As my friends and regular readers know, I am very slow to follow fads. I usually wait them out and see if everyone is still talking about the book when the next fad book comes on the scene before I pick it up to read myself.
The first time I heard of The Hunger Games series was when the first movie was scheduled to come out in theaters. That was in 2012. Except I heard about it indirectly, through the lens of a Christian film producer (literally.) He was advertising for his own pro-life film due to release the same week. As part of his marketing campaign he compared the pro-life message of his film to The Hunger Games. He referenced the high number of teenage deaths portrayed in the film and called the movie a celebration of death in contrast to his own film that celebrates life.
I really enjoyed OctoberBaby, and have reviewed it positively here. However, as more and more of my friends became engrossed in the series, I came to see how unjust the Erwin Brothers’ comments on The Hunger Games were. The Hunger Games is very much a “pro-life” story too. The Erwin Brothers completely missed the point! I wish that Christian producers would do themselves a favor and not comment on films they haven’t bothered to get the facts straight on.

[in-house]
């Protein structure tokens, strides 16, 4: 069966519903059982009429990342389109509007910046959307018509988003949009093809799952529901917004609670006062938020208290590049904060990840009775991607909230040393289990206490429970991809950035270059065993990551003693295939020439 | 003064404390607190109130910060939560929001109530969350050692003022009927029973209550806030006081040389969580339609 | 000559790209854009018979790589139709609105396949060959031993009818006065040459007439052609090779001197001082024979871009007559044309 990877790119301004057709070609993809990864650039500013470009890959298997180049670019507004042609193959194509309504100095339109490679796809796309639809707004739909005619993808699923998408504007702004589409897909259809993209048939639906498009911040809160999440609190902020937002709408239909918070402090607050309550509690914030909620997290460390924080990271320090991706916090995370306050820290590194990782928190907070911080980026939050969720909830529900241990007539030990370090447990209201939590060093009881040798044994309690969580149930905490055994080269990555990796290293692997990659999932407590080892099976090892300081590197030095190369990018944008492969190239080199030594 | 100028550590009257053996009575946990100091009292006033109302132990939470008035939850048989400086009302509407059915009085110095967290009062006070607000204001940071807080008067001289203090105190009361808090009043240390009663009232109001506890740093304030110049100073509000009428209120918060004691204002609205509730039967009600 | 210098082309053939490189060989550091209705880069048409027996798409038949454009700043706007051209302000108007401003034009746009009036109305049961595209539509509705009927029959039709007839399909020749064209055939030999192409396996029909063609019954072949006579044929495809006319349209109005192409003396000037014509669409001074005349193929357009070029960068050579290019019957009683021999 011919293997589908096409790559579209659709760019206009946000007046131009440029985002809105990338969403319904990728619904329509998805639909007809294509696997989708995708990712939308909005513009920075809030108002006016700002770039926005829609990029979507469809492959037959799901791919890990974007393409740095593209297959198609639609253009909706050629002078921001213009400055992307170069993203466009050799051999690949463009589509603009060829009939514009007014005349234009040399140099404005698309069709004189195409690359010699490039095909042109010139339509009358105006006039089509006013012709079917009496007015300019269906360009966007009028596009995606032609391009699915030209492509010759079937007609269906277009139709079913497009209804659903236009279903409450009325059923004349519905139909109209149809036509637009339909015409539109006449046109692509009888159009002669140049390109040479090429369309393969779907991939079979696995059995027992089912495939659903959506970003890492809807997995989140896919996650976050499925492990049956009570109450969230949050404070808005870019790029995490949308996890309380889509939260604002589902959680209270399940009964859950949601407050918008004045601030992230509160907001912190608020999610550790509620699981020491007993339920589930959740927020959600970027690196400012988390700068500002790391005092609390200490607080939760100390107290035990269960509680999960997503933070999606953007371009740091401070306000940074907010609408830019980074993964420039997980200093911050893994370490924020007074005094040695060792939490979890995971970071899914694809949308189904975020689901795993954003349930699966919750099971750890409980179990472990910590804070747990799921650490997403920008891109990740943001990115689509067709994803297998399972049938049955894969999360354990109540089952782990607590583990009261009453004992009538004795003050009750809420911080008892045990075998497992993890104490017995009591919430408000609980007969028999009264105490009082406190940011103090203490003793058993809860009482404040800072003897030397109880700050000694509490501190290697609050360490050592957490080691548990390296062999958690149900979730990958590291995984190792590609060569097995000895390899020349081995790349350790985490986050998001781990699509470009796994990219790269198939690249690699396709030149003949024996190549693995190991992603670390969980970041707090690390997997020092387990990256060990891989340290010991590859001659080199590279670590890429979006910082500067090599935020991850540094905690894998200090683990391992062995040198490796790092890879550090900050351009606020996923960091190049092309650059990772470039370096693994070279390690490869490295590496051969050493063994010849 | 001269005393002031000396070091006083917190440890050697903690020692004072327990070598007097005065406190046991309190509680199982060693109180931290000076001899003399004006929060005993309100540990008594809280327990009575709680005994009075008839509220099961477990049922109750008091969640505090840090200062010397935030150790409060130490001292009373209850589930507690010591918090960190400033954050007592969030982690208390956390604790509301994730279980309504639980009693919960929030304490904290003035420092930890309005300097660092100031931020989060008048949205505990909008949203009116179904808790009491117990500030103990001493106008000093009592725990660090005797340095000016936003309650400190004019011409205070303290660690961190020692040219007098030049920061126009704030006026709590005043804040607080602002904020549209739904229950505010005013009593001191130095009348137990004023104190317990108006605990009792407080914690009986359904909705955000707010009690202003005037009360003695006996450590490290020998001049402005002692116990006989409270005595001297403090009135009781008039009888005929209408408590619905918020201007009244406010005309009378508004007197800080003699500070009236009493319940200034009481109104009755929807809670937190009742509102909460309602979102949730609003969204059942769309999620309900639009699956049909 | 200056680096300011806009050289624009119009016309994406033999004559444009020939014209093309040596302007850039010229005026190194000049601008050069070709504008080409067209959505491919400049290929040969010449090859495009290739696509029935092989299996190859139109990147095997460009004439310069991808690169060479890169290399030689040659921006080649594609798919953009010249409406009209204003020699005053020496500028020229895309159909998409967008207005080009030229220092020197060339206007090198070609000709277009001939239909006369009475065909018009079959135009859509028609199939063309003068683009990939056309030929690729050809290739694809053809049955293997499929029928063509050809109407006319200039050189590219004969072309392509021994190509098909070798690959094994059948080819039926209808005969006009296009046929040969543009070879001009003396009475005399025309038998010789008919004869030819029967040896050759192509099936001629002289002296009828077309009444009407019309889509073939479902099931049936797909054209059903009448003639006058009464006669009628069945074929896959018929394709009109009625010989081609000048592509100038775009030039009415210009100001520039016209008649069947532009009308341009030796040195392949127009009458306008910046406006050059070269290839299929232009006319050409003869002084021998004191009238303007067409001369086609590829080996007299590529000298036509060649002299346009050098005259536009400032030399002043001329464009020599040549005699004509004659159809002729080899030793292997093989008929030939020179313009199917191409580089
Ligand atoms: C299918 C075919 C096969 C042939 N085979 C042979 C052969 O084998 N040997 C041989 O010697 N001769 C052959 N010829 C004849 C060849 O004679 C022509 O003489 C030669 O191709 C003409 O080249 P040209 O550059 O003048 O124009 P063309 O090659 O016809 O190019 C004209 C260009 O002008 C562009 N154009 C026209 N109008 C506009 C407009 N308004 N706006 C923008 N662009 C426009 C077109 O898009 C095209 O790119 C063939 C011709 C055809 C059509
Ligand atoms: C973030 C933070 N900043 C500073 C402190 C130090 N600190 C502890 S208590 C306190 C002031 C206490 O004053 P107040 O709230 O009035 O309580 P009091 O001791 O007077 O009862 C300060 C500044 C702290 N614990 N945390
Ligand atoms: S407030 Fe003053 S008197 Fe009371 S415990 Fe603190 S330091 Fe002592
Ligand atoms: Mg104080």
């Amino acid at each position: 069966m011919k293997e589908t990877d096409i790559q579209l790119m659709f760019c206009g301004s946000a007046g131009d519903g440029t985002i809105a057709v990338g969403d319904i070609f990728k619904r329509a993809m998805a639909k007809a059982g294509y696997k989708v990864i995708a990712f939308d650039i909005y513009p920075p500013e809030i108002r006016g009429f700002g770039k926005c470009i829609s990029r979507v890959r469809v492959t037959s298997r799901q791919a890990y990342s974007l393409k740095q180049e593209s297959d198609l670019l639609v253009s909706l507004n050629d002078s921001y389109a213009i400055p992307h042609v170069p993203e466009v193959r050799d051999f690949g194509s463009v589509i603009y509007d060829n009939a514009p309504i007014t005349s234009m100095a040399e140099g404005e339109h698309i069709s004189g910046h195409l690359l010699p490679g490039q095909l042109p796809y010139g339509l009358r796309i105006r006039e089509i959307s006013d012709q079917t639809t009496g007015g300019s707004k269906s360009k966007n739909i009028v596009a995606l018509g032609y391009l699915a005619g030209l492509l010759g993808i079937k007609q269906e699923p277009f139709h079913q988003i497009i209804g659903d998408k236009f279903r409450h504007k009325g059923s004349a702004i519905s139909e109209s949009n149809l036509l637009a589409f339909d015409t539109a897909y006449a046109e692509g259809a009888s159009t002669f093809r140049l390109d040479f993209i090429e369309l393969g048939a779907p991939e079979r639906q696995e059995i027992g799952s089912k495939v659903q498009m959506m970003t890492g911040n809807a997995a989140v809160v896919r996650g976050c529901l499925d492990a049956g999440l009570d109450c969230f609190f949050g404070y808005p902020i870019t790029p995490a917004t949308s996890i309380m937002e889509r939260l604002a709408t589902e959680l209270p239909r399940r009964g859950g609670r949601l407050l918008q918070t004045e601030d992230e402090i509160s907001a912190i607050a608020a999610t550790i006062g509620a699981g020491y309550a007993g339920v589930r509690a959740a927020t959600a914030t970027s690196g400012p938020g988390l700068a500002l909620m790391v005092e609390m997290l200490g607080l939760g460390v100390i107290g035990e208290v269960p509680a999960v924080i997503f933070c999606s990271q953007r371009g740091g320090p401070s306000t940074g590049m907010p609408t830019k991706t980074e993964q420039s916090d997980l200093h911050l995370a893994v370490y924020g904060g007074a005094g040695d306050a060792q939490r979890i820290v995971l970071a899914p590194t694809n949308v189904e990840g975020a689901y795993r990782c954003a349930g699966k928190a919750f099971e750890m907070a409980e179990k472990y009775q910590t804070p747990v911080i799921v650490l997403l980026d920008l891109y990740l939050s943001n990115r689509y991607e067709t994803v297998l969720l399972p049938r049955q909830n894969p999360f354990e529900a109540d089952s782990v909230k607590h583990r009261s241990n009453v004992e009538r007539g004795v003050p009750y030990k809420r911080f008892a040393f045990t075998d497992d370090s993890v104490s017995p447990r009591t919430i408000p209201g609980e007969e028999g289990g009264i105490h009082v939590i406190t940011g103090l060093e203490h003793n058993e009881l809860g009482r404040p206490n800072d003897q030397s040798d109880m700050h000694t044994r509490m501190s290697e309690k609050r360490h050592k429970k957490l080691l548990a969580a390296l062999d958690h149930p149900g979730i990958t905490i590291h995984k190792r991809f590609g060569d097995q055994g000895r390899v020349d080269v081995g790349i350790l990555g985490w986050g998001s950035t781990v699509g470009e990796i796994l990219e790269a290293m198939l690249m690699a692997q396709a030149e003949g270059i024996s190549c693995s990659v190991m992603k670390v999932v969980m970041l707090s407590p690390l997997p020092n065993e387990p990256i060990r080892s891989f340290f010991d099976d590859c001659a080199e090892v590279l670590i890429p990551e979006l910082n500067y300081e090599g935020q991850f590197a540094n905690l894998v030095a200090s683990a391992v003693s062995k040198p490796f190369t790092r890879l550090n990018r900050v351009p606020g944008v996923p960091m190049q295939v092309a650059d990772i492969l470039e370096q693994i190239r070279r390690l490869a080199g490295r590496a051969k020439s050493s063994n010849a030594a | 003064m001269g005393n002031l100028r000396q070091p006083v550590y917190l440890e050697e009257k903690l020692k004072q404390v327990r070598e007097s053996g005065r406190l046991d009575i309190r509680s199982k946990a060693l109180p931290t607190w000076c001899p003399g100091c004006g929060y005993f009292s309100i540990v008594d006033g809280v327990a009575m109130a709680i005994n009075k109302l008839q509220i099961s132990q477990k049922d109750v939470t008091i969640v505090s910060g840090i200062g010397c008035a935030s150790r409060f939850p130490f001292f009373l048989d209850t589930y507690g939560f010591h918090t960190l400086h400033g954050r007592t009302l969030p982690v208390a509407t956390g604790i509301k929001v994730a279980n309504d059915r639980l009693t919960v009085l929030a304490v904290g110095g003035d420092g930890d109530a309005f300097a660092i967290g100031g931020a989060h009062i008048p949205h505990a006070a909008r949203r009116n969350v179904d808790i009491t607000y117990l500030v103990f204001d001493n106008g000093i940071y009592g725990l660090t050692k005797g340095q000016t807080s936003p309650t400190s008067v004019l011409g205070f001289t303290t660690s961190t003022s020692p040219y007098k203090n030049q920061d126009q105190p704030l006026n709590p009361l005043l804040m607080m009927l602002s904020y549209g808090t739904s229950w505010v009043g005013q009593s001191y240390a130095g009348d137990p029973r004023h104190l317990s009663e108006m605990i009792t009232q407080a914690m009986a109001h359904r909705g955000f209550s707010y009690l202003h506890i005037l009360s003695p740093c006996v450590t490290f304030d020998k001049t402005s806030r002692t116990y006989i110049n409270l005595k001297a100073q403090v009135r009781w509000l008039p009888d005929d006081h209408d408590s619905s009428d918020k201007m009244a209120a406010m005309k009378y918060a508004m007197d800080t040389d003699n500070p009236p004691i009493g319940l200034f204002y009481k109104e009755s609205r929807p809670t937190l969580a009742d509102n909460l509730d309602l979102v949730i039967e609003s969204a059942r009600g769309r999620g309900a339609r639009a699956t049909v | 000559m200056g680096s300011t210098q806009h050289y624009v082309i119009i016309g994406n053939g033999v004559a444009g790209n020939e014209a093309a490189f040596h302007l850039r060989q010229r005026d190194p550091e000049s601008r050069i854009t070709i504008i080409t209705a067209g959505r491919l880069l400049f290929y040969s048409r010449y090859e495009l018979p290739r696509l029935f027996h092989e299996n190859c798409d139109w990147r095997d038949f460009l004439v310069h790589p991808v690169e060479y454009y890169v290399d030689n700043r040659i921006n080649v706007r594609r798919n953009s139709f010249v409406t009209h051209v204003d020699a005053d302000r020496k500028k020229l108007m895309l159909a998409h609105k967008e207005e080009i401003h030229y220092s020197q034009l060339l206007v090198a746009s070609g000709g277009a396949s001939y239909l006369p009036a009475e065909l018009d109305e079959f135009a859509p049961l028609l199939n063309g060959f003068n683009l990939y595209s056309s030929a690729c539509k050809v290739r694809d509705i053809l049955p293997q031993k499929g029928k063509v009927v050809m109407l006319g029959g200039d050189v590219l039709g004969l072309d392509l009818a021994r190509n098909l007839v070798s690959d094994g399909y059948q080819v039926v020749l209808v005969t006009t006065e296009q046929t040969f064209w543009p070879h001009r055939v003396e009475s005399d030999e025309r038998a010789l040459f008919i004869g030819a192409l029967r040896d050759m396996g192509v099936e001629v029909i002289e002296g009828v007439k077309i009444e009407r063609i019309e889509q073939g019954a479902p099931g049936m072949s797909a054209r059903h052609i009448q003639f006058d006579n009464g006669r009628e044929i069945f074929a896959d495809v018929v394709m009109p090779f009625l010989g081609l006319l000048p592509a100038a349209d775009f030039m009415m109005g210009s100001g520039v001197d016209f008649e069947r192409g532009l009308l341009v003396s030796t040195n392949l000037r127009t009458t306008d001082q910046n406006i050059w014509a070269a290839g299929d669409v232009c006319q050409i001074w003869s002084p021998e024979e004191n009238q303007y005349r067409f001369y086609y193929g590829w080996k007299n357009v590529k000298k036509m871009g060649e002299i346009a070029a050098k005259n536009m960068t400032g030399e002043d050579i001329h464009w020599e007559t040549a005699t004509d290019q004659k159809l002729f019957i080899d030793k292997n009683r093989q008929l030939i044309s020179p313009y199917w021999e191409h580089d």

Here, six years later, after hearing enough about the book to interest me, I finally picked up the first book to read. The book tagged along with me to work to read with my before-work coffee and on my lunch breaks.
I enjoyed it. I get the hype. It’s a great story. But please tell me I’m not the only one who thinks the writing is profoundly mediocre. Even though I like the story, there is a part of me that is saying, “10 years of hype for this writing??”
The writing is so bland. So much telling, I feel like my intelligence is constantly being insulted.
“Rue has decided to trust me. I know this because as soon as the anthem finishes she snuggles up against me and falls asleep.”
So flat. The descriptions so dry and colorless.
I am not allowed to interpret any characters for myself. I am not told their body language. I am immediately told their alleged intentions.
The writing is so childish–Katniss is supposed to be 16, not 12!! And for a child of the Seam, she’s very sexually naive and that pulls me out of the story at several points. And her escaping the arena with so little moral compromise or crisis feels contrived. It doesn’t feel real. She leaves the arena with the confidence of innocence. That’s not the world we live in. Ask any soldier. Ethics get complicated in war. You question your choices. And you have to live with that tension.
The present passive voice is so grating. It’s awkward and d r a g s until you finally get to the arena. But I keep reading because the story line IS intriguing, despite the mediocre writing.
For once, I’m honestly hoping to enjoy the movies more.
Please tell me I’m not the only one who felt this way after book 1!